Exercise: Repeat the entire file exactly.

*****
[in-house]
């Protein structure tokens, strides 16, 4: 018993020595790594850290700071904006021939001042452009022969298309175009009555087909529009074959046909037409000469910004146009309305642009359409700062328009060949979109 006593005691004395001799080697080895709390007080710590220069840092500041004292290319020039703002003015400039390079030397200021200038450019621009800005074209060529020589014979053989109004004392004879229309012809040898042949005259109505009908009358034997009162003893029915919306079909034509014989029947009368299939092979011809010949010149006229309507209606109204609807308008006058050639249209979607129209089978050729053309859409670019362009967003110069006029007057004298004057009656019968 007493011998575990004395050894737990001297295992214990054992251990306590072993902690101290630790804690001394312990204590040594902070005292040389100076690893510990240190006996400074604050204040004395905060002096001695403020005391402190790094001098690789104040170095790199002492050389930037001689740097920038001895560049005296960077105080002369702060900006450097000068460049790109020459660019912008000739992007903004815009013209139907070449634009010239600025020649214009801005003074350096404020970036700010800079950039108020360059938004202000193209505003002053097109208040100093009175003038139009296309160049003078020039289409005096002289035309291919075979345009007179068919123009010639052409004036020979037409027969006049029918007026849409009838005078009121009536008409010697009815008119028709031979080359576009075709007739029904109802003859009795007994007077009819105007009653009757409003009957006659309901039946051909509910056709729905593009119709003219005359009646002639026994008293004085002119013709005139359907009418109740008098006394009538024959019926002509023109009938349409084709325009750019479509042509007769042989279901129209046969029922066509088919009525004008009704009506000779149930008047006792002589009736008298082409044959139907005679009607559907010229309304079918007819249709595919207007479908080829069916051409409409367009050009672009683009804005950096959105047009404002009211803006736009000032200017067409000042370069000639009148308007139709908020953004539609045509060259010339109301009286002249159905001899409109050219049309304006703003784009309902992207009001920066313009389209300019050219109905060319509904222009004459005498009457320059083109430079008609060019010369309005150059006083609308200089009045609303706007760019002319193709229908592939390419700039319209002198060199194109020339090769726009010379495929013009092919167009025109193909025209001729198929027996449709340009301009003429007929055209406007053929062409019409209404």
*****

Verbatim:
[in-house]
């Protein structure tokens, strides 16, 4: 018993020595790594850290700071904006021939001042452009022969298309175009009555087909529009074959046909037409000469910004146009309305642009359409700062328009060949979109 006593005691004395001799080697080895709390007080710590220069840092500041004292290319020039703002003015400039390079030397200021200038450019621009800005074209060529020589014979053989109004004392004879229309012809040898042949005259109505009908009358034997009162003893029915919306079909034509014989029947009368299939092979011809010949010149006229309507209606109204609807308008006058050639249209979607129209089978050729053309859409670019362009967003110069006029007057004298004057009656019968 007493011998575990004395050894737990001297295992214990054992251990306590072993902690101290630790804690001394312990204590040594902070005292040389100076690893510990240190006996400074604050204040004395905060002096001695403020005391402190790094001098690789104040170095790199002492050389930037001689740097920038001895560049005296960077105080002369702060900006450097000068460049790109020459660019912008000739992007903004815009013209139907070449634009010239600025020649214009801005003074350096404020970036700010800079950039108020360059938004202000193209505003002053097109208040100093009175003038139009296309160049003078020039289409005096002289035309291919075979345009007179068919123009010639052409004036020979037409027969006049029918007026849409009838005078009121009536008409010697009815008119028709031979080359576009075709007739029904109802003859009795007994007077009819105007009653009757409003009957006659309901039946051909509910056709729905593009119709003219005359009646002639026994008293004085002119013709005139359907009418109740008098006394009538024959019926002509023109009938349409084709325009750019479509042509007769042989279901129209046969029922066509088919009525004008009704009506000779149930008047006792002589009736008298082409044959139907005679009607559907010229309304079918007819249709595919207007479908080829069916051409409409367009050009672009683009804005950096959105047009404002009211803006736009000032200017067409000042370069000639009148308007139709908020953004539609045509060259010339109301009286002249159905001899409109050219049309304006703003784009309902992207009001920066313009389209300019050219109905060319509904222009004459005498009457320059083109430079008609060019010369309005150059006083609308200089009045609303706007760019002319193709229908592939390419700039319209002198060199194109020339090769726009010379495929013009092919167009025109193909025209001729198929027996449709340009301009003429007929055209406007053929062409019409209404």